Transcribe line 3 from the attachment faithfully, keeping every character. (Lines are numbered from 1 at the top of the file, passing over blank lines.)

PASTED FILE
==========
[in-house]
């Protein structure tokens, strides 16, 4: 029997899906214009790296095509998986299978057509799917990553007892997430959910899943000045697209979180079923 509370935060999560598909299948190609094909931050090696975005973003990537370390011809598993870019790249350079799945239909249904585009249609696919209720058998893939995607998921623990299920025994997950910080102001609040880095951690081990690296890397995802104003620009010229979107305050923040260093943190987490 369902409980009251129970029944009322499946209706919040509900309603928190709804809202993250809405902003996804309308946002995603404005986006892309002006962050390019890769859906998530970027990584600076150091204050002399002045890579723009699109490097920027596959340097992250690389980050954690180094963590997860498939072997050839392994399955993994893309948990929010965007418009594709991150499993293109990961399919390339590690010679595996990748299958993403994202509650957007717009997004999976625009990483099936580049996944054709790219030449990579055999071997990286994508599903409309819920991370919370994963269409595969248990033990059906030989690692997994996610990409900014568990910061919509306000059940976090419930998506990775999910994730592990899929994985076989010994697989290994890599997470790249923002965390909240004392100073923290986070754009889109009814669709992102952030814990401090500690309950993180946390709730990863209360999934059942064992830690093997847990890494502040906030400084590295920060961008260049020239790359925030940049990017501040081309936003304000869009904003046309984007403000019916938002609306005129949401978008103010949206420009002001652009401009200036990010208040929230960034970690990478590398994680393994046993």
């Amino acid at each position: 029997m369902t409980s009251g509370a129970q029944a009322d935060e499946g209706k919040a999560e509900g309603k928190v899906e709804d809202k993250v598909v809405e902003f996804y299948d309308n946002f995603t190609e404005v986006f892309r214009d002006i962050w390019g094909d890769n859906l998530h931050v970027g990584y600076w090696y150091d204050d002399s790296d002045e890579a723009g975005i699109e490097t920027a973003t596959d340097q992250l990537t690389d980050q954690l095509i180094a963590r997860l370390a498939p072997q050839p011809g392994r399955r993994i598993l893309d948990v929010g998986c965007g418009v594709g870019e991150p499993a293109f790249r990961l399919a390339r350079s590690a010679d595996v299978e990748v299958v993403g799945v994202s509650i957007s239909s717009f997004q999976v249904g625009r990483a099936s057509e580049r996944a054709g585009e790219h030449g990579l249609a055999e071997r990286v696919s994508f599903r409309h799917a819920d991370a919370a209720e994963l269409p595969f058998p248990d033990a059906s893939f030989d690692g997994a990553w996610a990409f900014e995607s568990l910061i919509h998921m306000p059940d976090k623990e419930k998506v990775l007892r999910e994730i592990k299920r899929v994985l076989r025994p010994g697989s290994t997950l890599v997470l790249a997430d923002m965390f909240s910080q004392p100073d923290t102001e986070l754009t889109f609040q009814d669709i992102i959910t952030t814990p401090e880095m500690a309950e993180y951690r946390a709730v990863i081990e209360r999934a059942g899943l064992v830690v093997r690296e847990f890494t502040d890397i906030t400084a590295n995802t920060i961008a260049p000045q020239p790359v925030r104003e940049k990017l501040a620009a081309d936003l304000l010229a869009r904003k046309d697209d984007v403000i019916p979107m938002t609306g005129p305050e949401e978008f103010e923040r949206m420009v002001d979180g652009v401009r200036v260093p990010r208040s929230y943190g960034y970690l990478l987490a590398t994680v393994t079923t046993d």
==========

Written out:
């Amino acid at each position: 029997m369902t409980s009251g509370a129970q029944a009322d935060e499946g209706k919040a999560e509900g309603k928190v899906e709804d809202k993250v598909v809405e902003f996804y299948d309308n946002f995603t190609e404005v986006f892309r214009d002006i962050w390019g094909d890769n859906l998530h931050v970027g990584y600076w090696y150091d204050d002399s790296d002045e890579a723009g975005i699109e490097t920027a973003t596959d340097q992250l990537t690389d980050q954690l095509i180094a963590r997860l370390a498939p072997q050839p011809g392994r399955r993994i598993l893309d948990v929010g998986c965007g418009v594709g870019e991150p499993a293109f790249r990961l399919a390339r350079s590690a010679d595996v299978e990748v299958v993403g799945v994202s509650i957007s239909s717009f997004q999976v249904g625009r990483a099936s057509e580049r996944a054709g585009e790219h030449g990579l249609a055999e071997r990286v696919s994508f599903r409309h799917a819920d991370a919370a209720e994963l269409p595969f058998p248990d033990a059906s893939f030989d690692g997994a990553w996610a990409f900014e995607s568990l910061i919509h998921m306000p059940d976090k623990e419930k998506v990775l007892r999910e994730i592990k299920r899929v994985l076989r025994p010994g697989s290994t997950l890599v997470l790249a997430d923002m965390f909240s910080q004392p100073d923290t102001e986070l754009t889109f609040q009814d669709i992102i959910t952030t814990p401090e880095m500690a309950e993180y951690r946390a709730v990863i081990e209360r999934a059942g899943l064992v830690v093997r690296e847990f890494t502040d890397i906030t400084a590295n995802t920060i961008a260049p000045q020239p790359v925030r104003e940049k990017l501040a620009a081309d936003l304000l010229a869009r904003k046309d697209d984007v403000i019916p979107m938002t609306g005129p305050e949401e978008f103010e923040r949206m420009v002001d979180g652009v401009r200036v260093p990010r208040s929230y943190g960034y970690l990478l987490a590398t994680v393994t079923t046993d």